Monday, 18 August 2014

Poets on TV

Last night on BBC4 I caught the second of two programmes titled Great Poets in Their Own Words. I'd missed the first, and this was the one covering the latter half of the 20th century. Essentially it was a compilation of archive clips featuring poets talking about their work. The Great in the title was perhaps redundant, as the nearest this got to greatness was Larkin (followed, a long way behind, by Heaney and Hughes?) Naturally an archive show like this is bound to favour the more flatulent and self-publicising among the poetic community - cue much footage of Ginsberg and co, a very drunk Berryman, the Liverpool Poets, Linton Kwesi Johnson... No Geoffrey Hill here, nor Richard Wilbur (I'm assuming Auden was dealt with in the first programme) - and a bit of Stevie Smith footage would have been welcome. Hughes and Plath featured quite large, despite a notable shortage of material (Plath never appeared on TV).
 But there was Larkin - who, for all his 'hermit of Hull' reputation, seems to have been on TV rather a lot, most notably in a BBC Monitor documentary, in which he was interviewd by John Betjeman (JB's only appearance, despite the masses of archive he left behind). It's strange and rather unsettling to see Larkin enacting his great poem Church Going for the cameras, and loping myopically about his workplace - what scabrous commentary was going through his head, I wonder, as he performed Philip Larkin, Poet and Librarian? It's probably as well we don't know...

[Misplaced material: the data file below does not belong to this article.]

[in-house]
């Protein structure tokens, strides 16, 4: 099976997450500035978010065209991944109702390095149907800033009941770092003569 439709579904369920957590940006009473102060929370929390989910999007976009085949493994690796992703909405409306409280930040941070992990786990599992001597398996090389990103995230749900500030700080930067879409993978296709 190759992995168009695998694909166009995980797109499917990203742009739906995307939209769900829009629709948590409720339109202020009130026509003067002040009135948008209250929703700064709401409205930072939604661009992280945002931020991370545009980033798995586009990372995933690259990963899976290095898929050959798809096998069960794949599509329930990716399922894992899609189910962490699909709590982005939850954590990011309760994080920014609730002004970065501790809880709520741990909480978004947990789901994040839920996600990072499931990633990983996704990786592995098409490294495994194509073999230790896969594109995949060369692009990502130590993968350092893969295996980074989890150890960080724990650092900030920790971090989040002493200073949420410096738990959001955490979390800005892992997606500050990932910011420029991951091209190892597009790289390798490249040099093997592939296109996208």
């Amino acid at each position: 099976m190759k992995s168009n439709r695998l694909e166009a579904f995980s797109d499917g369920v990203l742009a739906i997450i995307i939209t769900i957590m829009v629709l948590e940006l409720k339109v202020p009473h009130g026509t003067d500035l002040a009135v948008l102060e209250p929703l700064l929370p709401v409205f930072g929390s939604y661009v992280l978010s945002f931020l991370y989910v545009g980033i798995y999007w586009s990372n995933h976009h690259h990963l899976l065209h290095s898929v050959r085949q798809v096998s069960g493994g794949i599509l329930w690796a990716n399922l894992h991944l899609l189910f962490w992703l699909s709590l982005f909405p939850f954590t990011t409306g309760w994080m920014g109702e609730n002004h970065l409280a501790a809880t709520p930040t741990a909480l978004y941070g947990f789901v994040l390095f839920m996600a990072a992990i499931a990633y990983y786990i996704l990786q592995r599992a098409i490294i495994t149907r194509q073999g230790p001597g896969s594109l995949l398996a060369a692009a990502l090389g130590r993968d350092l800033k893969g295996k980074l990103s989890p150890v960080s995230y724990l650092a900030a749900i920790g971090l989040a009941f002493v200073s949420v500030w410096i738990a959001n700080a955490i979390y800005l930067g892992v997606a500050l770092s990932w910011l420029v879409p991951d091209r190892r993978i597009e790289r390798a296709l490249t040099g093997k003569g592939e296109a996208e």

Friday, 15 August 2014

Critical Thinking Nosedives

I see record numbers of young people are heading for university following yesterday's announcement of A-Level results, even though they showed an infinitesimal 'dip' in grades. Advanced Level is an exam with a 98 percent pass rate - a sad index of its intellectual rigour - and with top grades awarded to more than a quarter of entrants. Still - good luck to those who have chosen to go on to university, and let's hope they're doing the right thing for them.
What struck me about the breakdown of these A-Level results was that one subject was now being taken by a startling 46 percent fewer pupils year on year - a uniquely steep, probably terminal decline. And it was not, alas, Media Studies or even General Studies - it was Critical Thinking. I must admit I did not know such an A-Level subject existed - but as it does, it should surely be regarded by the universities as a serious core subject. If a university education teaches one thing, that thing should be Critical Thinking. No doubt, as taught to A-Level, it is a fuzzy option that universities are right not to take seriously - but there's no reason why it should be. Rather, it should be stiffened up and put right at the core of any education, especially at university level. Heaven knows we could do with a lot more critical thinking - not least among the products of our universities.